Tutorial: How to Use VMware Tanzu Mission Control to Remediate Kubernetes Vulnerability CVE-2020-8554

December 10, 2020 Sneha Narang

The upstream Kubernetes community recently discovered a security issue—CVE-2020-8554— affecting multitenant clusters that allows anyone who is able to create a ClusterIP service and set the spec.externalIPs field to intercept traffic to that IP address. There is no patch for this issue yet, and it can currently only be mitigated by restricting access to the vulnerable features.

In this tutorial, we will demonstrate how to use a custom policy in Tanzu Mission Control to quickly enforce a policy across your cluster fleet, prohibiting the creation of service resources that expose workloads to external IP addresses. 

Apply custom policies in Tanzu Mission Control 

A custom policy template in Tanzu Mission Control is a declarative definition of the policy you want to enforce on your cluster fleet. This declarative definition is written in a syntax called Rego, the underlying language supported by the Open Policy Agent framework.  For example, if you want some of your Kubernetes resources to define a label “env: dev”, “env: staging”, or “env : prod”, depending on the environment the resource is being created in, the policy template will define this rule of admission as well as the key and value pairs it expects for successful pod definition.

The custom policy template we are using here to mitigate CVE-2020-8554 will prohibit the addition of spec.externalIPs and spec.loadBalancerIP fields in the service resource while also giving users a way to add only those IP addresses that they’ve deemed to be allowable.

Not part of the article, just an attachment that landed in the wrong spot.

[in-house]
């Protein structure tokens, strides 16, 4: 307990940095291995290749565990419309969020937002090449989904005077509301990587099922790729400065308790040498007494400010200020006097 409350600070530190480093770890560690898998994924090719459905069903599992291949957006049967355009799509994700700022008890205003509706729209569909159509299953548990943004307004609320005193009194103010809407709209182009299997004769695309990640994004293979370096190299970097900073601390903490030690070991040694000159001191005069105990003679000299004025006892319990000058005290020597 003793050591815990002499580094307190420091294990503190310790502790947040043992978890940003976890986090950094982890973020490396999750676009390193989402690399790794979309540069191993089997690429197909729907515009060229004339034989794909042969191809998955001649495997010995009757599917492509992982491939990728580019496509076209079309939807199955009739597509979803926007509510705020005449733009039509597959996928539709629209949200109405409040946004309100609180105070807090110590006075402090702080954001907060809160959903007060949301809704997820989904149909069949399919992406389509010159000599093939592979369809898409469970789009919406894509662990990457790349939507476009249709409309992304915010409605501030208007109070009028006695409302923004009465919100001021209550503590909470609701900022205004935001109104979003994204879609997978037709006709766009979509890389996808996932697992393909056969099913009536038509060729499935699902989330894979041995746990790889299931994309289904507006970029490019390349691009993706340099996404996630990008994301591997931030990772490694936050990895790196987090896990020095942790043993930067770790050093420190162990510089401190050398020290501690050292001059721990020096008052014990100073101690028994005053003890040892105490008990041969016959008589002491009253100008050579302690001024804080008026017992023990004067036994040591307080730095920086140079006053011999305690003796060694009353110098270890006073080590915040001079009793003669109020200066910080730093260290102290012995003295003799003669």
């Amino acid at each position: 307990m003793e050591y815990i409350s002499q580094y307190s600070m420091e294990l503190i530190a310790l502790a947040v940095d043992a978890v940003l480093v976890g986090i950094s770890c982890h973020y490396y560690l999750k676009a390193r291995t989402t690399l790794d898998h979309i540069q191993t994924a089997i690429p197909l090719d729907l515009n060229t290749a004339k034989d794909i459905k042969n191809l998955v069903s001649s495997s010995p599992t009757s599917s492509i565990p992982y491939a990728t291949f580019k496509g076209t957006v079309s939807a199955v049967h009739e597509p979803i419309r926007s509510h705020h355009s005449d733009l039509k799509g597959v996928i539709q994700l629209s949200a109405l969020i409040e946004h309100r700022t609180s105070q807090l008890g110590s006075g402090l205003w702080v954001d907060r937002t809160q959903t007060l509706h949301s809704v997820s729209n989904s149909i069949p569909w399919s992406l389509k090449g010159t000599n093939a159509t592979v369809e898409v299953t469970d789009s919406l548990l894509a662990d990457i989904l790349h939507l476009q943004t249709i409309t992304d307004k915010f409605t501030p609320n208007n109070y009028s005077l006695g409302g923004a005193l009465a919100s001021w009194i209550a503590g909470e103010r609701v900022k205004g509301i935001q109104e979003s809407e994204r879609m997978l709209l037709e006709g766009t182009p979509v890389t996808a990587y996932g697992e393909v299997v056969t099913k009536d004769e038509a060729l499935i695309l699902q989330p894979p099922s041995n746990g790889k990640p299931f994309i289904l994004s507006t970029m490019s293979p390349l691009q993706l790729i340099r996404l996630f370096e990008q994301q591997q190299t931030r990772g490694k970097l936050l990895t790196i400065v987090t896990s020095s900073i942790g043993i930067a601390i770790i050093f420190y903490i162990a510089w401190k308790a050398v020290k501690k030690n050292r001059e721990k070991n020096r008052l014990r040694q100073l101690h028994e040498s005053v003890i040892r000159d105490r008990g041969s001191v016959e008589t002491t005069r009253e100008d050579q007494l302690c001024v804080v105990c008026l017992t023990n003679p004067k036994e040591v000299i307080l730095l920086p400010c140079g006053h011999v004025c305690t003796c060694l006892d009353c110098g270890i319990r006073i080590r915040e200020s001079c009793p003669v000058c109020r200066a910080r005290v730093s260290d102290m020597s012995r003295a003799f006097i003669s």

We will now demonstrate, step by step, how to apply this custom policy in Tanzu Mission Control.

First, in Tanzu Mission Control, click the “Assignments” tab in the left navigation, under the “Policies” section, then click the “Custom” tab. You are now ready to assign custom policy to your clusters. For this CVE, you may want to apply the policy to all the clusters in your organization. If so, select your organization under the “Clusters” view (in this tutorial, my organization is “Tanzu Mission Control Demo”) and then click “Create Custom Policy.”

This action will render a list of all the custom policy templates available in your organization. Select the “tmc-external-ips” policy in the dropdown; it will render a user interface asking for a target Kubernetes resource and a restricted list of allowable IP addresses.

Add a policy name of your choice, then in the “Target Resource” section, set the “Kind” value as “Service” and click “Add Resource.” This action adds the Kubernetes service resource to the custom policy. The “Target Resource” section denotes the Kubernetes resources to which this custom policy applies. In this example, we are applying the “tmc-external-ips” policy to Kubernetes service objects. After adding the Target Resource, add the allowed list of IP addresses in the “Allowed IPS” section. Click “Add Allowedips” after adding each IP address.

Once you have added the complete list of allowable external IP addresses, you have all the parameters set for mitigating this CVE. Click the “Create Policy” button to activate this custom policy in Tanzu Mission Control.